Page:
Need a gun recommendation.

Discussion in 'Firearms and Hunting' started by Junkieturtle, Apr 4, 2020.

  1. Enuf Istoomuch

    Enuf Istoomuch Well-Known Member

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    First, be safe.Point the gun in a safe direction with your finger off the trigger. Remove the magazine and leave it out. Pull and hold back the slide, make positive eye contact that the chamber is empty.

    Second, find yourself an NRA Gun Safety class. Search online, lookup local gun shops. Take the class, leaving the gun at home unloaded and locked away. Learn to be safe FIRST, that's the main thing.

    Go slow on getting rid of the gun you have. Start by researching it, "Standard Arms" could very well be a cheap piece of junk, or not. There are multiple companies with a name like that. Find every mark on the gun. Where was it made? City and state? Or country? Google the full name and place of origin as engraved on the gun. Look it up in the GunBroker.com listings.

    After you have read up on it, wrap it up in it's safe state, magazine separate, paying attention always to where the muzzle is pointing and find a local gun store with a gun smith. Ask them if the gun is safe to shoot. If it is, buy a box of ammo from them, even if you do not need it. Nothing fancy, you want plain cheap stuff to practice with. "9mm 115gr FMJ" will serve you just fine. Further discussion may ensue, that's a thing that happens in local gun stores. Ask about a range to try the gun out. Anticipate needing to buy a cleaning kit, and sooner than later.

    YouTube is terrific for finding videos on how to take specific guns apart for cleaning. We call it a "Field Strip" or basic tear-down. Just enough to get and remove the dirt, put the gun oil where it should be, and as always be safe about it.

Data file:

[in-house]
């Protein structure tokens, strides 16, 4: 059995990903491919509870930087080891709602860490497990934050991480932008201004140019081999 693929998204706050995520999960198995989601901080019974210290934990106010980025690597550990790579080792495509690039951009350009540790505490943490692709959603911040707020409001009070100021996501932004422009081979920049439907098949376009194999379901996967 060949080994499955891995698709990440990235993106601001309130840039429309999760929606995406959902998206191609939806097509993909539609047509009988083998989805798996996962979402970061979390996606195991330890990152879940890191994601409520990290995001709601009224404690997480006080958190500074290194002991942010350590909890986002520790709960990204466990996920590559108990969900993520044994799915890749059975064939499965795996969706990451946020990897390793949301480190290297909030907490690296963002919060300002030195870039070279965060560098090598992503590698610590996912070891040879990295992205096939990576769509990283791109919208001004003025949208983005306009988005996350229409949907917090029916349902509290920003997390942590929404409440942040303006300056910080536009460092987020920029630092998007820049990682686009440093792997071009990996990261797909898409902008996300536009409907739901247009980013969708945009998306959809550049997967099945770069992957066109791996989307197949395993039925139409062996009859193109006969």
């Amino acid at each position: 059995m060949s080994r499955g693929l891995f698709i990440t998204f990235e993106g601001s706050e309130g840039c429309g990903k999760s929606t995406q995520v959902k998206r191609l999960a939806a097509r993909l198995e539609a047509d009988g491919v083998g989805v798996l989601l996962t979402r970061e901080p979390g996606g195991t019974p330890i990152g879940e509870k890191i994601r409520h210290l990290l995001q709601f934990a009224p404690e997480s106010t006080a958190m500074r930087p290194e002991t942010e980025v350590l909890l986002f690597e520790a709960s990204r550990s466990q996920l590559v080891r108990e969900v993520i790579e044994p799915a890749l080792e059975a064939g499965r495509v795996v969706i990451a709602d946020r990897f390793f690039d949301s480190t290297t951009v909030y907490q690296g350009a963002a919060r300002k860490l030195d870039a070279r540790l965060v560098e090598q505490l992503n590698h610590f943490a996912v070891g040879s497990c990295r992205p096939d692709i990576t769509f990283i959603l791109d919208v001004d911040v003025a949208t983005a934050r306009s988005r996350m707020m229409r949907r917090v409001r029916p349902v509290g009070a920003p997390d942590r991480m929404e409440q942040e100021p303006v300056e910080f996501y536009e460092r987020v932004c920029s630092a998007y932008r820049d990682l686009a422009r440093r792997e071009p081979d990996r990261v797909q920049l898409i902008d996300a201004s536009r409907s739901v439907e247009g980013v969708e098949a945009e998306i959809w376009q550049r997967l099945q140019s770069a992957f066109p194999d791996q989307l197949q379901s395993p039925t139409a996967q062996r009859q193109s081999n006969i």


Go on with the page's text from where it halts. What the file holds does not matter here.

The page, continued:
About Ruger, I've owned Rugers my entire life and that's been a while. My present sidearm is a Ruger SR9, which I prefer for the grip and how it fits my hand. But the Security 9 and other Rugers are very good guns too, no problems there. With the major gunmaker brands you can pretty much focus on your budget and how you like the specific model when you try it out. I wouldn't shy away at all from the Smith & Wessons, for example, among others.Their model with the "EZ" designation is a particular feature, the slide has a lighter spring for easier "racking". Helpful for some folks.

    If that Standard Arms pistol is safe, consider getting some target shooting experience first. And do that before you buy another gun. Give yourself time

    Another thought, some gun shops have ranges too, and you can rent a gun to try out the model. It adds some expense, but for newbies it is a real advantage. You would also find training opportunities in such a place.

    Good luck, enjoy and above all else be a SAFETY NUT!
     
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  2. joesnagg

    joesnagg Banned

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    A- Do you have ANY ammunition of any caliber on hand? Particularly for the gun you already have? Ammunition in the popular "defense" calibers, i.e. 5.56, 7.39, 9mm, 357, 38 spec., etc., is virtually nonobtainium now due to panic buying. A firearm without ammo is just an expensive club. But don't give up and welcome to exercising your 2nd Amendment rights! The only thing I can add to Enuf Istoomuch's excellent advice is this: #1 RULE of firearms safety- ALL guns are always loaded, ALWAYS! NEVER "assume" OTHERWISE!
     
    Last edited: Aug 29, 2020
  3. usfan

    usfan Banned

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    Glock, Xd, baretta, tairus, ruger, s&w.. lots of good solid semi autos out there. A full sized service pistol will have minimal recoil, and is a good home defense weapon.

    You may have to settle for what you can get. Demand is high, now.

    A pump shotgun is very good, as well, through harder to lock up and be accessible.
     
    Last edited: Aug 29, 2020
  4. Enuf Istoomuch

    Enuf Istoomuch Well-Known Member

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    Thank you for the kind remark.

    About ammo, yeah there's been something of a buying panic that's seriously pulled down what's on store shelves. What I do is use Cabela's and Bass Pro to order ammo online. Normally I only order what's on sale. For some reason even during a buying panic, there are still sales.